“This launch is Old Navy’s first activation in web3 or with NFTs,” an Old Navy spokesperson told MarTech. “As a brand rooted in democratization and inclusivity, it was essential that we provide access and education for all with the launch of our first NFT collection. We want all our customers, whether they have experience with web3, to be able to learn and participate in this activation.”

Accessible and user-friendly. Any customer can participate by visiting a page off of Old Navy’s home site, where they’ll find step-by-step instructions.

There will also be an auction for a unique one-of-one NFT. All proceeds for the NFT and shirt sales go to Old Navy’s longtime charitable partner, Boys & Girls Clubs of America.

Additionally, 10% of NFT resales on the secondary market will also go to Boys & Girls Clubs.

Support. This activation is supported by Sweet, who’s played a major role in campaigns for other early NFT adopters like Burger King.

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The Old Navy NFTs will be minted on the Tezos blockchain, known for its low carbon footprint.

“This is Old Navy’s first time playing in the web3 space, and we are using the launch of our first NFT collection to test and learn,” said Old Navy’s spokesperson. “We’re excited to enable our customers with a new way to engage with our iconic brand and hero offerings and look forward to exploring additional consumer activations in web3 in the future.”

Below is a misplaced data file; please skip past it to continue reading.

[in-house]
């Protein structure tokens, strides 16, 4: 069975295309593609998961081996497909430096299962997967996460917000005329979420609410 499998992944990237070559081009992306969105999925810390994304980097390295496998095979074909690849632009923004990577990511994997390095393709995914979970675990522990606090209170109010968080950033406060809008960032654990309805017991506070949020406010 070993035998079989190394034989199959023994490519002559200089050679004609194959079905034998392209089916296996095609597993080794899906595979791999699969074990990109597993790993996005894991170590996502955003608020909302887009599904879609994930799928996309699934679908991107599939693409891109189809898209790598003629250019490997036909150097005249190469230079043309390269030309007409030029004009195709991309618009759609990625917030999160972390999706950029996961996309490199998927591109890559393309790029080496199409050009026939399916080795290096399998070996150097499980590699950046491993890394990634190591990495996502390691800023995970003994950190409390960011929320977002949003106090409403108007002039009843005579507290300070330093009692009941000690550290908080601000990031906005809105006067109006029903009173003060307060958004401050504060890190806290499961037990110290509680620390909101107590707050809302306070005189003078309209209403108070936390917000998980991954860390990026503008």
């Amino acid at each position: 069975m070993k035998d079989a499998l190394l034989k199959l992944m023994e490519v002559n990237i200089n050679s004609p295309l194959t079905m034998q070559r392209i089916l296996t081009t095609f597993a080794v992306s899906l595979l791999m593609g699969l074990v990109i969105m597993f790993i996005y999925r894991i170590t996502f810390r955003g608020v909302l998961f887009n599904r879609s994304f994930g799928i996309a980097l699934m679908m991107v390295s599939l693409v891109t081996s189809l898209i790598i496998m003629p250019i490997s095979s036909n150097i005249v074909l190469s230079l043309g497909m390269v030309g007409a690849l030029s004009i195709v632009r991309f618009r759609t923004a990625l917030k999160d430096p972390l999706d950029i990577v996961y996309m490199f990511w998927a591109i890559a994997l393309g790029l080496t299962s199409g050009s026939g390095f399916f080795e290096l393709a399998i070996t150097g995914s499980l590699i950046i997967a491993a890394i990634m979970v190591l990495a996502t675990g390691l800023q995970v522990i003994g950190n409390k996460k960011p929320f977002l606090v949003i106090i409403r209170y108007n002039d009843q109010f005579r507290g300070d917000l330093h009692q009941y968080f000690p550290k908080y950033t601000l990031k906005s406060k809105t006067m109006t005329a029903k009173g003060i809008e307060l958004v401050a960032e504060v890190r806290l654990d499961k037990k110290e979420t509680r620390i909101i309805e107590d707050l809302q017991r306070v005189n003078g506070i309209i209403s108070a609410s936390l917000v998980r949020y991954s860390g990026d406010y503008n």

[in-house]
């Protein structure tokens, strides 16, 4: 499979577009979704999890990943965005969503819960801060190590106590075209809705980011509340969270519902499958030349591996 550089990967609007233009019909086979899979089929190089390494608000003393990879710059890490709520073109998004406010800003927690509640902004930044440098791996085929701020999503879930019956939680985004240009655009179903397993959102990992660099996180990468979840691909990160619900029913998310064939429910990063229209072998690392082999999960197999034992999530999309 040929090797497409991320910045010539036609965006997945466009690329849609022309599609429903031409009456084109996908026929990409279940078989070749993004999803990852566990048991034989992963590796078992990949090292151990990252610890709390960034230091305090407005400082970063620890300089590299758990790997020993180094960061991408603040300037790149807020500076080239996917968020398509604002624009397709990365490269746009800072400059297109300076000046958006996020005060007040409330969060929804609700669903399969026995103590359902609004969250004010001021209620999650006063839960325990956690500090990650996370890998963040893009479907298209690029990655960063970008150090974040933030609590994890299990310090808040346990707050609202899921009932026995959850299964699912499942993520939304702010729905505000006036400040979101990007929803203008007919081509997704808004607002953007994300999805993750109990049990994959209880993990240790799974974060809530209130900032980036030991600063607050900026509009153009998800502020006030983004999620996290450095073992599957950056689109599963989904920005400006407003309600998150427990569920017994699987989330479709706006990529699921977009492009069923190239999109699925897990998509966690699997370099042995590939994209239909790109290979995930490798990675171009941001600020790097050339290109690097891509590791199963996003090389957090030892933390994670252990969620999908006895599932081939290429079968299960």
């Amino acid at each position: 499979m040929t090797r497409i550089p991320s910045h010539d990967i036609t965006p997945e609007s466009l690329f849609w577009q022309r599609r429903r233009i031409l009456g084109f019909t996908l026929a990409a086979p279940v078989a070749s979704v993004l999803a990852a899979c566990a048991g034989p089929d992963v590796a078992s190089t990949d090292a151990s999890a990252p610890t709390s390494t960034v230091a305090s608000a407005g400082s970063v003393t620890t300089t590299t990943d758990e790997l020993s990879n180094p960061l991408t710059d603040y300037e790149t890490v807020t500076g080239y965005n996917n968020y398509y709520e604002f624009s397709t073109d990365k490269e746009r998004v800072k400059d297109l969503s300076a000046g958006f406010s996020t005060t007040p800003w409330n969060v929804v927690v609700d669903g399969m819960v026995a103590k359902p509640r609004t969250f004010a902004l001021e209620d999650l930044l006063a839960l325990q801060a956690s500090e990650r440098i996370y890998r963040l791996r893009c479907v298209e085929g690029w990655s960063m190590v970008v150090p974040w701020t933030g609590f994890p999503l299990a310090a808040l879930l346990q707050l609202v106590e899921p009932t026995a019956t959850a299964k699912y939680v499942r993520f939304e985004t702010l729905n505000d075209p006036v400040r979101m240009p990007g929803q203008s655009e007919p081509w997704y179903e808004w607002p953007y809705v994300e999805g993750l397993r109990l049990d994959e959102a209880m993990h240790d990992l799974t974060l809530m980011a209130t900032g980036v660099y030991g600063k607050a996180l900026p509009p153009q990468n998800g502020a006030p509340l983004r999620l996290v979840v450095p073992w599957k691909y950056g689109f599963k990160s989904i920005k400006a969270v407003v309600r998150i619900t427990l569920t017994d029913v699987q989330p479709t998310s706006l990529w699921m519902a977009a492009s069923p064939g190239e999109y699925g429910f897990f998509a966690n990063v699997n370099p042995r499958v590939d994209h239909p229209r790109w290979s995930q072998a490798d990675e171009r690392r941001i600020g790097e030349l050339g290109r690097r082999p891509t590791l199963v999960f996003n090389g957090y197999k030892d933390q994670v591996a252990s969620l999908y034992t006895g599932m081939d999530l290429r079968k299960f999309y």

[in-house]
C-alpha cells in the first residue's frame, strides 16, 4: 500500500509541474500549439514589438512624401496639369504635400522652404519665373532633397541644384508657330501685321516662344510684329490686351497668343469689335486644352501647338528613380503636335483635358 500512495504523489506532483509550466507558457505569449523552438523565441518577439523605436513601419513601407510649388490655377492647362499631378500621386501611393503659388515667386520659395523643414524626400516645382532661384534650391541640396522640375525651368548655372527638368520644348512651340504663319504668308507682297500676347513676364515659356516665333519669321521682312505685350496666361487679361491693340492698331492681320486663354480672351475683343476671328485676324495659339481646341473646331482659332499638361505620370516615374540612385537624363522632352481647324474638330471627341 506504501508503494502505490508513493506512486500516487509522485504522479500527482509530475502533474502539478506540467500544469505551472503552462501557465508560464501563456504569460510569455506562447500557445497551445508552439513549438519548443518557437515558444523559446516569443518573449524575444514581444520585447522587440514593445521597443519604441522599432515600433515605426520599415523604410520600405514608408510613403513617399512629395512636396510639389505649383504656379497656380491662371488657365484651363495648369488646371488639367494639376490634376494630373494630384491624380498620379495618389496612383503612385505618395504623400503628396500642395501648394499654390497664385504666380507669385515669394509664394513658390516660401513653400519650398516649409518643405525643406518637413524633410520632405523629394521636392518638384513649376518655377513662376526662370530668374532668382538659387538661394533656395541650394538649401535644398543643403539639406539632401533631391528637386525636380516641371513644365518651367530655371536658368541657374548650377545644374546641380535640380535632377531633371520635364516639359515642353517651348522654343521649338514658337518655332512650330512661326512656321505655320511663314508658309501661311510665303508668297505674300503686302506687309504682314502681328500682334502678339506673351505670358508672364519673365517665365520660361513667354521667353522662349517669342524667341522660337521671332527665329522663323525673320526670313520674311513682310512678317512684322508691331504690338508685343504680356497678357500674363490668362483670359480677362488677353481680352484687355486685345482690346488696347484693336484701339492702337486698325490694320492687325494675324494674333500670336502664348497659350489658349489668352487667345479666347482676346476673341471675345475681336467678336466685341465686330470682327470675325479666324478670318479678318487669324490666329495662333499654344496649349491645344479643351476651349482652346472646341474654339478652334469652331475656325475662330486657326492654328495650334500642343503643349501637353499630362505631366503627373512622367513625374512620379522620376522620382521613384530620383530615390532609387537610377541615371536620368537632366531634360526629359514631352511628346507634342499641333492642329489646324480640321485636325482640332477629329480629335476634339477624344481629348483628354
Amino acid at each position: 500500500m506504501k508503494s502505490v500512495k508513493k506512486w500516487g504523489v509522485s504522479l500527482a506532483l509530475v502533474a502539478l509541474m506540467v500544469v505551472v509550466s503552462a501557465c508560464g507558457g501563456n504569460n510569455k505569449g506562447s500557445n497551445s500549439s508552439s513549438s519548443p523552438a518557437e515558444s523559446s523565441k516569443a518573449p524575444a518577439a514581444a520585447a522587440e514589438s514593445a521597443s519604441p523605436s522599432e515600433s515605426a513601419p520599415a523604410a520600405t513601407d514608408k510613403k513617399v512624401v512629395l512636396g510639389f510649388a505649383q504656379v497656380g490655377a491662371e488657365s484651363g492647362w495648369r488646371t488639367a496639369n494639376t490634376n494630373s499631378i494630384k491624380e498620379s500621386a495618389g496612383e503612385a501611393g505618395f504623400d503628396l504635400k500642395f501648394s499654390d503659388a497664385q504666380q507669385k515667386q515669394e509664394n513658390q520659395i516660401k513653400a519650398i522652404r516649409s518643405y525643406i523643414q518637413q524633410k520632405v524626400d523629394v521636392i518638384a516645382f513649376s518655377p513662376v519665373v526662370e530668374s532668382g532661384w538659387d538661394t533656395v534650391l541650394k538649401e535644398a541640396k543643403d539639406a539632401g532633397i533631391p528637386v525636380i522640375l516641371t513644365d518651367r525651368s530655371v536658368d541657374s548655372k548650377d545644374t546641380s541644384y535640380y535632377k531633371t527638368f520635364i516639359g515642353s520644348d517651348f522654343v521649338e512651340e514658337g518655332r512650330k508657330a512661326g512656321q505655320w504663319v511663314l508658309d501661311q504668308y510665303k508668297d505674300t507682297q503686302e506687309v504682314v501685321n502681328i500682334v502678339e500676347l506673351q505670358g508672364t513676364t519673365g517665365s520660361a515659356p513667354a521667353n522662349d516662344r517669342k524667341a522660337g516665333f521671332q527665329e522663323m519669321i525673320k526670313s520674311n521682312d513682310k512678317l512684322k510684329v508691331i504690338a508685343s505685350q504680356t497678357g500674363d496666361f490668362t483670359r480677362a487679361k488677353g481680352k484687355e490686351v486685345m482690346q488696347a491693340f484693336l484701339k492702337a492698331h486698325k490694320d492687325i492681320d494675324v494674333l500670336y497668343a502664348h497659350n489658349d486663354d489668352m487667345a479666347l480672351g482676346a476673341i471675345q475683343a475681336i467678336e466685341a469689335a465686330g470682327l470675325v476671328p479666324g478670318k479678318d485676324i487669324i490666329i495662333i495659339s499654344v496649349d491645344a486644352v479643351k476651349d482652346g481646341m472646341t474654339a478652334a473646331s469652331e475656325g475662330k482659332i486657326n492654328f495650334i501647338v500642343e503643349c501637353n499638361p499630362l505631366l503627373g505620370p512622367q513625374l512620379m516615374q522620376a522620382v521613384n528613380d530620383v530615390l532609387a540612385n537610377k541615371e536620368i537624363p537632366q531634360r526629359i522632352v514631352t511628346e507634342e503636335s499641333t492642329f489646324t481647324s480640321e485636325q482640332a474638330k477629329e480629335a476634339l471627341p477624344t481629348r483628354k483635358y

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Read next: 4 key strategies for NFT brand launches

Why we care. Macy’s also announced an NFT promotion timed to their fireworks show. This one will award one of 10,000 NFTs to those who join their Discord server.

Old Navy, in contrast, is keeping customers closer to their owned channels, and not funneling customers to Discord. Old Navy consumers who don’t have an NFT wallet can sign up through Sweet to purchase and bid on NFTs.

While Macy’s has done previous web3 promotions, this is Old Navy’s first. They’ve aligned a charity partner, brand tradition and concern for the environment with a solid first crack at crypto.


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About The Author

Chris Wood draws on over 15 years of reporting experience as a B2B editor and journalist. At DMN, he served as associate editor, offering original analysis on the evolving marketing tech landscape. He has interviewed leaders in tech and policy, from Canva CEO Melanie Perkins, to former Cisco CEO John Chambers, and Vivek Kundra, appointed by Barack Obama as the country’s first federal CIO. He is especially interested in how new technologies, including voice and blockchain, are disrupting the marketing world as we know it. In 2019, he moderated a panel on “innovation theater” at Fintech Inn, in Vilnius. In addition to his marketing-focused reporting in industry trades like Robotics Trends, Modern Brewery Age and AdNation News, Wood has also written for KIRKUS, and contributes fiction, criticism and poetry to several leading book blogs. He studied English at Fairfield University, and was born in Springfield, Massachusetts. He lives in New York.